Rabbi Friedman explains that our immune system naturally works to fight off foreign objects, and different amounts of antibodies are produced in response to different stimuli, including viruses, an organ transplant, blood transfusion, and dialysis.

Rabbi Chaim Steinmetz, director of Renewal, adds that Ronen was at the top of their list for two years, and every possible donor was tested for him. However, none of them matched.

Clinging to Community

After several months of unsuccessful searching, Ronen’s friend thought that perhaps he should move back to Israel, since Renewal had all his information and could call him to fly back if a match was found.

“I thought, it’s better if I stay here so they don’t forget about me,” Ronen says. “At least here I would have a chance. In Israel for 14 years there was nothing, no chance, and then the gates closed in China, then in the Philippines… Here is where I have a chance and so I decided to stay.”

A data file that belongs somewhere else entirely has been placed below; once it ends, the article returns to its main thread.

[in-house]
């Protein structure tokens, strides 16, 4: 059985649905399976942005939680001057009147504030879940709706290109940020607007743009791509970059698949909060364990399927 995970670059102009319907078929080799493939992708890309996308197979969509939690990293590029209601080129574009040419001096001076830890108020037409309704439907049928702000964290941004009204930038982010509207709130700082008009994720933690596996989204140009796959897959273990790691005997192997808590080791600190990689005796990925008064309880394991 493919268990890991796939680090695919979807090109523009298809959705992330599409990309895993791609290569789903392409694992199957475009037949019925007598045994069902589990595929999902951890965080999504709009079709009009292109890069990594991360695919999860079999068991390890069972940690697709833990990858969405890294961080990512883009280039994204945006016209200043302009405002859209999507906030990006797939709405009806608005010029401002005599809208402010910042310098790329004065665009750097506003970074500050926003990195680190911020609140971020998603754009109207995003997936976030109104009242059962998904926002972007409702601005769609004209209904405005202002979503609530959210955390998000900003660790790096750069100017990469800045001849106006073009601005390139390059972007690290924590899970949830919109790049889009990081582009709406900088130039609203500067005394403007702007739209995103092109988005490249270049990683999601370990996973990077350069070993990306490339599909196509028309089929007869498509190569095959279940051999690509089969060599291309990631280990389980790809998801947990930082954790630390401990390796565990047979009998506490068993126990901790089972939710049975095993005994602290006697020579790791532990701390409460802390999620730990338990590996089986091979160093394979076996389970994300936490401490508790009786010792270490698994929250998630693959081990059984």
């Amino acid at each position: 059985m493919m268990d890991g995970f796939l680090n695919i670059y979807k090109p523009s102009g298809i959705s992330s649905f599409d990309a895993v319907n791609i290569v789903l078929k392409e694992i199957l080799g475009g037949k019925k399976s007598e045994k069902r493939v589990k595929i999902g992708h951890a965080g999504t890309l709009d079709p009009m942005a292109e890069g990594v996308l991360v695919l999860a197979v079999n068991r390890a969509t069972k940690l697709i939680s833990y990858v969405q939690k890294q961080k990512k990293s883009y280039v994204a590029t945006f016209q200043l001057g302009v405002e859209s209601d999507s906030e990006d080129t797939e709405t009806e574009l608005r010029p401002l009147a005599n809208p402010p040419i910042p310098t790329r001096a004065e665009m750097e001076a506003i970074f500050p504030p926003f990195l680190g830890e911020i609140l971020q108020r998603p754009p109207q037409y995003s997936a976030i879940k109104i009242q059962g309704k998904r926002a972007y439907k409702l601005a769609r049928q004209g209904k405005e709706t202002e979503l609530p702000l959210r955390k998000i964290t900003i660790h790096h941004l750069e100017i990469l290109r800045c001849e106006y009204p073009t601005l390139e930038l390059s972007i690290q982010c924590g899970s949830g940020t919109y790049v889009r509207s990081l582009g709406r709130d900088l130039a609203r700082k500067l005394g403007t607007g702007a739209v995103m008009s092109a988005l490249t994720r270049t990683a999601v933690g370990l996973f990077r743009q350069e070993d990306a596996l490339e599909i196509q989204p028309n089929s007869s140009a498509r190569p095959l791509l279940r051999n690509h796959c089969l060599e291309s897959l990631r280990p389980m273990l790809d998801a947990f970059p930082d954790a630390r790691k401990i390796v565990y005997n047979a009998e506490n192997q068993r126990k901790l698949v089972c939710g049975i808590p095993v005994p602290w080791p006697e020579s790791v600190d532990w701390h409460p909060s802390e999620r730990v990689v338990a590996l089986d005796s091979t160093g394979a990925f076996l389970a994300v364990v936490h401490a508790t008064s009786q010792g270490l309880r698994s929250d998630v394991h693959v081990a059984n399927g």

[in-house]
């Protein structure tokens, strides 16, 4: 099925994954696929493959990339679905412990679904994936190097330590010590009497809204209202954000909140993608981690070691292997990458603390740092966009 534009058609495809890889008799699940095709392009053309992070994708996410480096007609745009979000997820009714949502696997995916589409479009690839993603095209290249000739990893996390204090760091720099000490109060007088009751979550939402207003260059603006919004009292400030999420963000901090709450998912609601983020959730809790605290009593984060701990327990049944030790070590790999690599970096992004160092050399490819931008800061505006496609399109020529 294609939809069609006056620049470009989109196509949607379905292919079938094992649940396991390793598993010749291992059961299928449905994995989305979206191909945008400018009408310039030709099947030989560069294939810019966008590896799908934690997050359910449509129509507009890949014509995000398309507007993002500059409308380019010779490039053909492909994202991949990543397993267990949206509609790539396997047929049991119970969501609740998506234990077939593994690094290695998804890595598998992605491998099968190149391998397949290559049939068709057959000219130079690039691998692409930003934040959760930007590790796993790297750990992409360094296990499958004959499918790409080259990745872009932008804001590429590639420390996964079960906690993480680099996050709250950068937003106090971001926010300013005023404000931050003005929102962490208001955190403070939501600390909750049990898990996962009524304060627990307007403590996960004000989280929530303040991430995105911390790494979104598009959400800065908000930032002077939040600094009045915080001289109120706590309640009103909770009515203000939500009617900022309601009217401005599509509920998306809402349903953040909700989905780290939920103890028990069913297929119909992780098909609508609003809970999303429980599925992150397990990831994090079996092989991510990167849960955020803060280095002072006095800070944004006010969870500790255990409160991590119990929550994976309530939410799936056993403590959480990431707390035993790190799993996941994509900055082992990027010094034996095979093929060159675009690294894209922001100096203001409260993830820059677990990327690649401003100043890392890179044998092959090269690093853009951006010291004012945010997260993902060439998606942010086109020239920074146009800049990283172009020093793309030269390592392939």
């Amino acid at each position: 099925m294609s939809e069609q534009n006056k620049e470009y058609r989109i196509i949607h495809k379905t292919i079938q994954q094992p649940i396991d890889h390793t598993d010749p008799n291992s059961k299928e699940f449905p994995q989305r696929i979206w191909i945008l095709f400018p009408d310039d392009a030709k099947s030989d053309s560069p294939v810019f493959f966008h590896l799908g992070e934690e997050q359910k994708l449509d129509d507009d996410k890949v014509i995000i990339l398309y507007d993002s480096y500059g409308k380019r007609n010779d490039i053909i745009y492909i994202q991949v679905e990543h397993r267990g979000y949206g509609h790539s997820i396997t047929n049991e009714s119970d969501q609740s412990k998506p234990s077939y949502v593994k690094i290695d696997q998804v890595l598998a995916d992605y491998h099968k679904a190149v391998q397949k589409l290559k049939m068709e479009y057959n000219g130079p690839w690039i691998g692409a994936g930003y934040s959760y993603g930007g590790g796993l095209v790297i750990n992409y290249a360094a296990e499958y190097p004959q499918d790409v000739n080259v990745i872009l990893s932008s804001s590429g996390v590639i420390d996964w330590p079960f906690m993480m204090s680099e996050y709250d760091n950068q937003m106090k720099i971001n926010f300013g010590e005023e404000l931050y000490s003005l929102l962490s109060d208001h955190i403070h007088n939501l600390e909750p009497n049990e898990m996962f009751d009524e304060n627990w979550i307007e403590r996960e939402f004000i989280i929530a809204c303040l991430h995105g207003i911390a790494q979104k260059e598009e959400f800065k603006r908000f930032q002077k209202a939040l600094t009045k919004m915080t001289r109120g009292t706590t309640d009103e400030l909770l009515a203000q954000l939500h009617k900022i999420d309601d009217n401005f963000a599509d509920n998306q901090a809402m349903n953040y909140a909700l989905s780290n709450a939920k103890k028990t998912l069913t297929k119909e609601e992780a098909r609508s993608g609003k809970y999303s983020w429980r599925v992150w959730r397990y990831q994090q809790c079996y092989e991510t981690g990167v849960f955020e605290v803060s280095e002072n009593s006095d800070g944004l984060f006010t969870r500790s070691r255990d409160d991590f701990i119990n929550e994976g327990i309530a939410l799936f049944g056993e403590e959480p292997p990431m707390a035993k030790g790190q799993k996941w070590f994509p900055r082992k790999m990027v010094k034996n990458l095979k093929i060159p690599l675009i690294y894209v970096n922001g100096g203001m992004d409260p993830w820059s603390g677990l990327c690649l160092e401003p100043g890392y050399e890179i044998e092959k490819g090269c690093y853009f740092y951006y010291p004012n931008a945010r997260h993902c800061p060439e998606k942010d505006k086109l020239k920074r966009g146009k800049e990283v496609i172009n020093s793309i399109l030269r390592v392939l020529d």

During the time he was living in Bensonhurst, Ronen wanted to pray in a Sephardic shul, and took two buses daily to Congregation Yam HaTorah. A friend there repeatedly told him that he should move to Flatbush, but he didn’t even know where to start. One day, during a doctor’s visit at Columbia Presbyterian, he was in the Bikur Holim room together with a Jewish family. They asked him what he was doing at the hospital, where he lived, and whether he would prefer to live in their basement in Flatbush.

“I said, ‘Take my phone number,’ and she said, ‘You take my number and call me.’” It was August and he had no air conditioning, so he called, and was told that they were in the mountains but he should take the combination number for the lock on their house and move into their basement.